Here's Why Andrew Zimmern Says It Is Important to Ask Where the Food on Your Plate Came From

Most of us became acquainted with award-winning chef and TV creator Andrew Zimmern thanks to his always enlightening and sometimes horrifying show Bizarre Foods, in which he traveled the world eating cuisines that might be described as, well, bizarre to the American palette — rotten shark meat in Iceland, tarantulas in Cambodia, that kind of thing.

And while the show sank its teeth into these sometimes shocking dishes, what really interested Zimmern was the people and cultures surrounding them. His open and inquisitive worldview led to him becoming a Global Ambassador to the United Nations World Food Programme, and most recently, led him to team up with legendary producer David E. Kelley to create the three-part docuseries Hope in the Water, which explores innovative blue food technologies that could not only help feed the world but save threatened sea creature species and the water they live in.

Related: How This Celeb Chef Is Helping Refugees Rebuild Their Lives

I spoke with the four-time James Beard and Emmy winner about the series, which is currently available to stream on PBS, to find out what drives his passion to create and what small actions we all can take in our day-to-day lives that will make a big difference to our health and the health of our planet.

How did this project come about? What inspired you to want to make it?

Well, I’ve been seafood-aware, climate-aware, and conservation-aware since I was a young child. I grew up spending summers and weekends on the water in Long Island. And my mother was a very early conservationist and wildlife activist. Her work brought her into contact with a lot of people who made their living on the water. When I was little, we would go down to the beach at 5:30 in the morning and we’d see these giant 40-foot row boats slicing through the waves, being rowed by 10 fisherman heading out to set their nets. My mother told me that one day, and that day was coming very soon, this way of life would disappear due to commercial fishing endeavors. And she was right. The way of going out to sea to earn a living, which had happened for thousands and thousands of years, was changing before our eyes.

Why was this so impactful to you in you life as a professional chef?

When you get in kitchens and you’re managing people in the kitchen, you come face to face with climate issues, scarcity issues, food costs, hunger, food waste, immigration reform, health care, gender equity, and pay equity. I mean, you can’t be managing any aspect of a restaurant and not be aware of all that. As I began to be more educated about the terrible health, cultural and economic effects of pollution and bad fishing practices, I realized that there was a huge opportunity in aquaculture. Jennifer Bushman, who would go on to co-found Fed by Blue, David E. Kelly and I started doing panels together at South by Southwest about this, and one day we all looked at each other and said, “Why aren’t we making a TV documentary about this?” We got off to a delayed start due to Covid but finally after three years of shooting on five different continents, my production company, Intuitive Content, released the series which I’m extremely proud of.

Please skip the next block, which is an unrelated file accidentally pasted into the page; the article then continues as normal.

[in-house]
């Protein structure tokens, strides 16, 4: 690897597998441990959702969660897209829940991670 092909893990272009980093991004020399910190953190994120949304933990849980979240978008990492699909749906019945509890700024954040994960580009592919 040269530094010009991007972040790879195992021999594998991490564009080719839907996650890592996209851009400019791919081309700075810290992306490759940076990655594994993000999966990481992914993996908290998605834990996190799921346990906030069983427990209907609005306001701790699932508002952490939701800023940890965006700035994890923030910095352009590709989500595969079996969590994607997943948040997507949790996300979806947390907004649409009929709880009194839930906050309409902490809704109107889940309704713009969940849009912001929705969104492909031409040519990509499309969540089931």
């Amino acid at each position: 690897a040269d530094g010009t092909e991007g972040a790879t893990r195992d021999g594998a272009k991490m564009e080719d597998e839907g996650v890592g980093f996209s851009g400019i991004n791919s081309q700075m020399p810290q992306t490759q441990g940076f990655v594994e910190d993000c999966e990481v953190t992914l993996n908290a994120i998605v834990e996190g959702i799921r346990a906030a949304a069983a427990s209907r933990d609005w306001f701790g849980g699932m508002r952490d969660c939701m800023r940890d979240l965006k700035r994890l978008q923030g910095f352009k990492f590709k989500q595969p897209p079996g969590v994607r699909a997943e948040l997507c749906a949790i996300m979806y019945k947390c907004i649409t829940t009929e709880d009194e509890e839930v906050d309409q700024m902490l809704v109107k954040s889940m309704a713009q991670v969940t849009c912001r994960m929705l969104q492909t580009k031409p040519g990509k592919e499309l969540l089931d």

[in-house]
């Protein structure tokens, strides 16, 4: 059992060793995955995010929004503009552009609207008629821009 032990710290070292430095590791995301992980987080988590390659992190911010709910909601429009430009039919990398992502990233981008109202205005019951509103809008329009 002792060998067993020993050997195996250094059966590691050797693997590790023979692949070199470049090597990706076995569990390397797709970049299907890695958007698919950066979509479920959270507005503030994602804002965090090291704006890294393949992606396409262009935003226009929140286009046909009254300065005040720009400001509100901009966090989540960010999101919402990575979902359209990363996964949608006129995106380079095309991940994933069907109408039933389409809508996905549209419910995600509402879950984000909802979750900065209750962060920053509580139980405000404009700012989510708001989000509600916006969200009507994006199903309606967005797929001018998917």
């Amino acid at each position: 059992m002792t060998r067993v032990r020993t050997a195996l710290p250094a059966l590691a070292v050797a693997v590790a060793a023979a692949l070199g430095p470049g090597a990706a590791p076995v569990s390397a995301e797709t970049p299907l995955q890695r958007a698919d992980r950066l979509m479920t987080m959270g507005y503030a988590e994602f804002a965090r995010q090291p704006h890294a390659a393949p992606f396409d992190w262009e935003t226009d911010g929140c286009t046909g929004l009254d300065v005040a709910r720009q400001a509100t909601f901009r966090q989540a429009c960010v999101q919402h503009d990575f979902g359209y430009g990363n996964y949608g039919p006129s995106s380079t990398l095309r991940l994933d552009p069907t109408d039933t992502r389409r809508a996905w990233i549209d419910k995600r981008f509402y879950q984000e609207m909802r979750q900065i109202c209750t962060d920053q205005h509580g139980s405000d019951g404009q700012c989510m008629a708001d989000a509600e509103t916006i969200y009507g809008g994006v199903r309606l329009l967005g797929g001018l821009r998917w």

What was your approach to the storytelling?

You know, I think everyone is pretty sick and tired of seeing a scientist in a lab coat lecture us about the climate crisis. So I think having solutions-oriented storytellers who are actually the people building the solutions out on the water itself is the way you reach the audience. We don’t have a host. We have these incredible explorers, talents like Shailene Woodley, Martha Stewart, José Andrés and Baratunde Thurston, who are sort of avatars for the audience out asking questions as the stories progress.

Related: How Chef JJ Started a Rice Bowl Revolution in Harlem | Entrepreneur

What unique challenges did filming on and in the water present when you?

In the first episode, we documented a pretty severe storm that the crew went through and we lost tens of thousands of dollars worth of equipment. And that happens sometimes. But the biggest challenge was trying to figure out which of the 300 stories that we had on our boards in the office would make it into the show. What’s going to move the needle? What’s the best variety of stories? What great stories are going to get killed because we just don’t have time for everything? That was definitely the biggest challenge. Knock on wood, we get to make more episodes in future seasons.

Were there any standout stories that really blew you away?

There are so many, but we have an amazing segment about two villagers on the Scottish Isle of Arran that I just love. They’re these guys who were just SCUBA diving for fun, not activists. But they saw firsthand how overfishing was killing off wildlife and, in turn, was going to kill their community. So they fought to establish the country’s only no-take zone — an area closed to fishing — and it has now rebounded. And they gave us a ton of footage they shot documenting the transformation, it’s really incredible.

What are you hoping for in terms of what viewers of the series taking action?

The toughest thing about a lot of these issues is that they are very difficult for people to digest. It can be overwhelming. They don’t know what to do next. So here’s something everyone can do: When it comes to seafood or anything you eat, you can simply ask where something is from and make sure that it’s sustainable. If the restaurant or the market can’t tell you where it is from, don’t buy it. It’s really that simple. I don’t know how to save planet Earth, but I do know how to put healthier, more sustainable choices on my table for my family.

Stream Hope In the Water now on PBS

Source link

About The Author

Scroll to Top